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Using WaveGain Frontend
reber1b
post Oct 1 2010, 20:24
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Hi all, new to the forums, new to volume leveling of WAV files. I've been using mp3Gain for a few years, and it's perfect for a total non-professional in audio editing. I've always left the options set to defaults, and that includes a target volume of 89.0 db's, so that all tracks in all folders/albums are set to the same volume. Now I'm trying to do the same thing with WAV files, and so far, the only program I have found that resembles mp3gain is wavegain, using the frontend that came zipped with it. My problem is that I can't figure out how to have it set volume at a specific db level (89.0) as was doable with mp3gain. I would like to have all WAV & mp3 volumes set to the same level since some playlists would contain a mix of those two formats. The online help for wavegain is for the command mode only, and I don't want to get into that if I can avoid it. After an hour or so of Googling for an answer, I've come up empty handed. Makes me wonder if I'm approaching this the right way.

Thanks for any replies.
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pdq
post Oct 1 2010, 22:21
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Could I ask why you leave your files as WAV instead of compressing to lossless?
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reber1b
post Oct 2 2010, 07:50
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Because I'm copying them to 750gig eSATA which will be connected to a WD TV Live Plus to be played through my TV, and file size is not important. Please reread my question and then reply.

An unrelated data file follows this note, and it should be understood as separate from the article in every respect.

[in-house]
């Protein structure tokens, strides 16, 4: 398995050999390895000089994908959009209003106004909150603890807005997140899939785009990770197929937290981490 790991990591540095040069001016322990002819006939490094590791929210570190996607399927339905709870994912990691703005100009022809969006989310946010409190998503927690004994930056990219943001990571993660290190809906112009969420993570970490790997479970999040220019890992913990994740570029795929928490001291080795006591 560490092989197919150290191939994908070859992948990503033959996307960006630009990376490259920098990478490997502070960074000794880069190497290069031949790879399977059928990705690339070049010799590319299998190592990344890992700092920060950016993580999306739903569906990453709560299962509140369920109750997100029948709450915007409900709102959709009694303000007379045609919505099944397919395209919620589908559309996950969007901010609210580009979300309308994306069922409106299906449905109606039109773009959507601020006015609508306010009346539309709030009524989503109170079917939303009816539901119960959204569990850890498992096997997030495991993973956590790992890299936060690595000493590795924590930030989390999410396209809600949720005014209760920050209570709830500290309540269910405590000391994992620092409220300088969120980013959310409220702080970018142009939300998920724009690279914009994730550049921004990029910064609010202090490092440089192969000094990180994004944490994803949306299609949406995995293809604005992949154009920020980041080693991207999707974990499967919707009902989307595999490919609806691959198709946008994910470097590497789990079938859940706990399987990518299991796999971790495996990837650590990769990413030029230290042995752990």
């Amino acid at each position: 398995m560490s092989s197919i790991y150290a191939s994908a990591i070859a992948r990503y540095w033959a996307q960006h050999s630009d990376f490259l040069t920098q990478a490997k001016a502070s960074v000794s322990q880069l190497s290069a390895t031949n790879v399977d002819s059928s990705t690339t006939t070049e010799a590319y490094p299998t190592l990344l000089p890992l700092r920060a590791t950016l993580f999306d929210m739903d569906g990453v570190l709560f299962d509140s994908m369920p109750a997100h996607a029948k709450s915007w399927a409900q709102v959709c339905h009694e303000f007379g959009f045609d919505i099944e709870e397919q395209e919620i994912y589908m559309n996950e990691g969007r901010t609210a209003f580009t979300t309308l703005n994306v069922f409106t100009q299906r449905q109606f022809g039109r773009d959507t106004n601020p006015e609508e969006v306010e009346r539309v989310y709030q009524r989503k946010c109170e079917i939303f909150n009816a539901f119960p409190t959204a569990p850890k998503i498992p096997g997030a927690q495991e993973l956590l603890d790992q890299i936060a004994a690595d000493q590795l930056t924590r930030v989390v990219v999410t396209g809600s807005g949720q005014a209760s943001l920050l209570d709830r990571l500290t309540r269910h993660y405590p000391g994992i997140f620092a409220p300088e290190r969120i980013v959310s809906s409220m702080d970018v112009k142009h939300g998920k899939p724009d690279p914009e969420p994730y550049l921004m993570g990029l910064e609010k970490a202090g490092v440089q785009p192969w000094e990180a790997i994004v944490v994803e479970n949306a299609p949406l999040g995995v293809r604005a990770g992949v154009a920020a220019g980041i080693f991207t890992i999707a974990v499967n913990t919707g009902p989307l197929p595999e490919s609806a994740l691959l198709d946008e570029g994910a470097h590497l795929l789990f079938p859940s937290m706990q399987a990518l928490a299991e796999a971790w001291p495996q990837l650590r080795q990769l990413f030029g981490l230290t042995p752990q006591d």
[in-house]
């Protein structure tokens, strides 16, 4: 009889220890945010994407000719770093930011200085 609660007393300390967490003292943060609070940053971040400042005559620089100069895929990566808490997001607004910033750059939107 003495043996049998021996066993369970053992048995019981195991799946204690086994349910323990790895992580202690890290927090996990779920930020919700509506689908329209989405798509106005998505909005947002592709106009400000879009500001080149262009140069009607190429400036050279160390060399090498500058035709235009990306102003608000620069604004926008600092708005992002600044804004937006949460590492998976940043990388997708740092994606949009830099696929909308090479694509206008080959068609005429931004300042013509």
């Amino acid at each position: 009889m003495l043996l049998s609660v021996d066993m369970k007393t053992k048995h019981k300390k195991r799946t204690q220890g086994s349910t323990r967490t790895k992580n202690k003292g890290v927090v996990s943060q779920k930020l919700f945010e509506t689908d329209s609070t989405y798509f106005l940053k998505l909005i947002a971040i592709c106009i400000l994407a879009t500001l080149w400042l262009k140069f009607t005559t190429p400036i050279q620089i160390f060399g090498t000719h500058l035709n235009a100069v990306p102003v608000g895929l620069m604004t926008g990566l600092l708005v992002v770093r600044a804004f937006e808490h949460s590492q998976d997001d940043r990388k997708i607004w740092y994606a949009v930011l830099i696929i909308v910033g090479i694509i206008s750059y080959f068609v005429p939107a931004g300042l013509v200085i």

This post has been edited by greynol: Oct 3 2010, 19:05
Reason for edit: Removed unnecessary full-quotation of the previous post.
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john33
post Oct 2 2010, 10:30
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The default setting in WaveGain is 89dB. The option to use is '-g' in combination with a positive or negative floating point number to adjust the gain by the specified dB above, or below, 89dB.

For example '-g 3' will apply a gain of 92dB;

'-g -3' will apply a gain of 86dB.

There is a range of other options that you can view by executing wavegain in a command box with the '-h' option.


--------------------
John
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My compiles and utilities are at http://www.rarewares.org/
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[JAZ]
post Oct 2 2010, 10:37
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The question about why do you use .wav is to be expected, especially if you indicate that your intention is playback.

Now that you've added a hardware, one can check the supported formats:
Audio - MP3, WAV/PCM/LPCM, WMA, AAC, FLAC, MKA, AIF/AIFF, OGG, Dolby Digital, DTS

There we are, the question not only remains, but even increases in interest.

FLAC supports replaygain tags, so the audio is not modified in any moment, only the player adjusts the volume at playback time.